By Nathan Ford

One of this year’s biggest horror films is in theaters right now, and IT is not “Friend Request”. Unfortunately, that is the movie I saw this weekend.

“Friend Request” is the newest horror film in a subgenre that heavily deals with social media. It’s known aptly as social media horror. Other films in this subgenre is 2014’s “Unfriended”, which was laughably bad.

Going into this movie, my expectations were quite low. I also did not see any trailers for this movie, which did not bode well. However, I did enjoy some aspects of the film, which is not wonderful, but it held my attention for the duration of the runtime.

The film opens in a college lecture hall, with a professor explaining that one of their classmates committed suicide. The camera focuses on our main character, Laura, who looks visibly shaken, especially when the professor asks if the girl had any friends. Laura had previously been friendly with the girl until she began stalking Laura.

The scene then fades out and text reads “Two Weeks Earlier”. Normally this is done to create tension, but in “Friend Request”, we see the movie’s big reveal and then jump back in time for the exposition and setup. This decision to start in the middle is strange and will jar the viewer. It was such a baffling choice to me that it was almost funny.

When the two weeks of exposition is finally given, it takes place primarily through Laura’s Facebook account. This is like scrolling through a really generic stranger’s Facebook feed; you learn the most basic information about Laura, and it is boring. This is easily the worst part of the film, and considering it takes place at the very beginning, I would not be surprised if people stopped watching. In fact, two people walked out of the screening during this part, and considering how much of the total runtime this Facebook exposition takes up, I am surprised the movie was able to hold my attention.

Laura eventually adds her classmate Marina, and Marina’s feed looks like it’s straight out of a creepy Tumblr account that I would have had in middle school. Her feed is primarily creepy art and photos, and while her art is pretty, it is used repetitively throughout the film to the point of it being annoying. Her artwork is not even very creepy. It is mostly just dark paintings of bugs and houses, which is why I would have eaten it up in middle school.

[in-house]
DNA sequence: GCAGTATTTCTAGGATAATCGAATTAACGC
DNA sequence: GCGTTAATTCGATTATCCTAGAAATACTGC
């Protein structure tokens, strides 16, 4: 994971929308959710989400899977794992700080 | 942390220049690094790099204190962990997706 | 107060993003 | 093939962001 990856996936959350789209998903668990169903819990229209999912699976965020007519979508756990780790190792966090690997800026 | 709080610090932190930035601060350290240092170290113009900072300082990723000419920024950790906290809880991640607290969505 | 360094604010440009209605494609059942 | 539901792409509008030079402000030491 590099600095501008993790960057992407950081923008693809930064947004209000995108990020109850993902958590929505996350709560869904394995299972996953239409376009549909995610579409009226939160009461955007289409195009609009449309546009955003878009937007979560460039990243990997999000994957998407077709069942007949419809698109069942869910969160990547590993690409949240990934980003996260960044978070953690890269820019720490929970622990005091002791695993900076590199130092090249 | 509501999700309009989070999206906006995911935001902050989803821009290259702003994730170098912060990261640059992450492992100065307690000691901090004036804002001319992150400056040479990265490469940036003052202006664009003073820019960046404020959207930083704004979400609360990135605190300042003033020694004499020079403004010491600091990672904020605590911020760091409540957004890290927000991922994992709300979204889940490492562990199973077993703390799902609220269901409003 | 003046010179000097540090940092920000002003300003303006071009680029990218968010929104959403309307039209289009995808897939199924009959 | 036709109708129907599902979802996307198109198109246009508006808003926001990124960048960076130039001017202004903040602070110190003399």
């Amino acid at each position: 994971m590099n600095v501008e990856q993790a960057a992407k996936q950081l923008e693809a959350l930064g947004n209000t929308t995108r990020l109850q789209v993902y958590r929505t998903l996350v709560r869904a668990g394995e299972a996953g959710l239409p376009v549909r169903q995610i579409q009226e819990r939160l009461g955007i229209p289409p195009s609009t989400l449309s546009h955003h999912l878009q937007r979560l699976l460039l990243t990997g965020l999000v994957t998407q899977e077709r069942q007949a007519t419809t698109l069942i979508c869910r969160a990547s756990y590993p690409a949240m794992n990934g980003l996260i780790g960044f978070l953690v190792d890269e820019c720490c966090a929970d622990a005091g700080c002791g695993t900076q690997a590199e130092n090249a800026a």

I might be talking about Facebook feeds a little too much, but then again, so does the film. It really focuses on Facebook and gets a little too preachy about internet addiction and other effects of social media. To make matters even worse, the film doesn’t say much at all. It barely scratches the surface of the topic without ever committing to a message.

After the exposition finishes, the scary stuff begins. I won’t go into detail, but the film lacks surprises in how it starts the horror. That being said, a majority of the death scenes are actually creepy and are by far the best part of the movie. I wanted to keep watching entirely to see the next death that happens, and it really kept me engaged in the film.

That being said, the ending is really, really bad. Without spoiling anything, the movie largely contradicts itself for no reason beyond trying to have a cool ending, and it falls flat.

Overall, “Friend Request” is not very good, but it does perform better than other movies in the social media horror subgenre. It just isn’t a very good subgenre in the first place. Despite this, the film has its moments, even if they are not very original.

Overall, I give “Friend Request” a 4/10 and would only recommend it to horror fans who want to give something new a shot.      

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